The National Science Foundation announced that scientists have officially detected ripples in spacetime, 100 years after Albert Einstein predicted the existence of such phenomena.
“Ladies and gentlemen, we have detected gravitational waves,” said Laser Interferometer Gravitational-wave Observatory (LIGO) Executive Director David Reitze at a press conference hosted today in Washington, D.C.
On Sept. 14, 2015, both LIGO detectors detected gravitational waves emanating from the merging of two black holes. These black holes, which each stuff about 30 solar masses in a space a little over 150 km in diameter, circled one another 1.3 billion years ago. As they approached each other, they increased in acceleration and warped the surrounding space before coalescing into a single black hole at about half the speed of light. The collision sent a ripple emanating outwards into the universe.
“This is the first time that this kind of system has ever been seen,” said Reitze. “It’s proof that binary black holes exist in the universe.”
The study behind the discovery was accepted for publication in Physical Review Letters.
The signal picked up by LIGO was detected by the detector in Livingston, La. about seven milliseconds before it was detected by the Hanford, Wash. counterpart.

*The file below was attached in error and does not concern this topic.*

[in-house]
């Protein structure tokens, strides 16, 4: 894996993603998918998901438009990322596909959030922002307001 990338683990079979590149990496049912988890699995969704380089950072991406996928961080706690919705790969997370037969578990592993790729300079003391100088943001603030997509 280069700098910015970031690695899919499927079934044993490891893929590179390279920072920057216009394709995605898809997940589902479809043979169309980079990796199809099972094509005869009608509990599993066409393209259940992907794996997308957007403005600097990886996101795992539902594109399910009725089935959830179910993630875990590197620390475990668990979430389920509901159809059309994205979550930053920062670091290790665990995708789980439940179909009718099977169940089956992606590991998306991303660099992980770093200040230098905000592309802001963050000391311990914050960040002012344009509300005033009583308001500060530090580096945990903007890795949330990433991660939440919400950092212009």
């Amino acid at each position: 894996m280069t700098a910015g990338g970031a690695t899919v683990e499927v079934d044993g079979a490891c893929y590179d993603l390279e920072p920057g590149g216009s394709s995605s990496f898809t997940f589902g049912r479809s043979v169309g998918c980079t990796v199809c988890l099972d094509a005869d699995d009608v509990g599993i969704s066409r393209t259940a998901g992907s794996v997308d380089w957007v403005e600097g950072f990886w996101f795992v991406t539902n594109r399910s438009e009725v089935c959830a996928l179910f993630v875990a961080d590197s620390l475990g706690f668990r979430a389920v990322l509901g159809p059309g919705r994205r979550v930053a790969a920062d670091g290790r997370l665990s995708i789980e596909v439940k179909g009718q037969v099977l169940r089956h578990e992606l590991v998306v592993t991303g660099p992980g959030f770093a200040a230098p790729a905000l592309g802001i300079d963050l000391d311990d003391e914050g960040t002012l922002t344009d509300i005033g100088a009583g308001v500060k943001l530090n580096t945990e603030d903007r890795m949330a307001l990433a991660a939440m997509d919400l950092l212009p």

“It’s the first time the universe has spoken to us through gravitational waves,” said Reitze. “We were deaf to them” before.
The LIGO detectors, operated by the California Institute of Technology (Caltech) and the Massachusetts Institute of Technology (MIT), are designed to detect the most diminutive disturbances in spacetime. The detectors, which are L-shaped and about 4 km long, shoot laser beams, which are split into two, down the length of their arms. Mirrors positioned at the end of the arms are monitored by the beams. A gravitational wave is capable of changing the distance between the mirrors, and LIGO can detect changes down to one-ten-thousandth the diameter of a proton.
“The Advanced LIGO detectors are a tour de force of science and technology, made possible by a truly exceptional international team of technicians, engineers, and scientists,” said the project’s leader David Shoemaker, of MIT.
Reitze said the discovery is on par with Galileo Galilei’s breakthrough with observational astronomy, and will change the way we look at the universe. It introduces to the world of science the field of gravitational wave astronomy.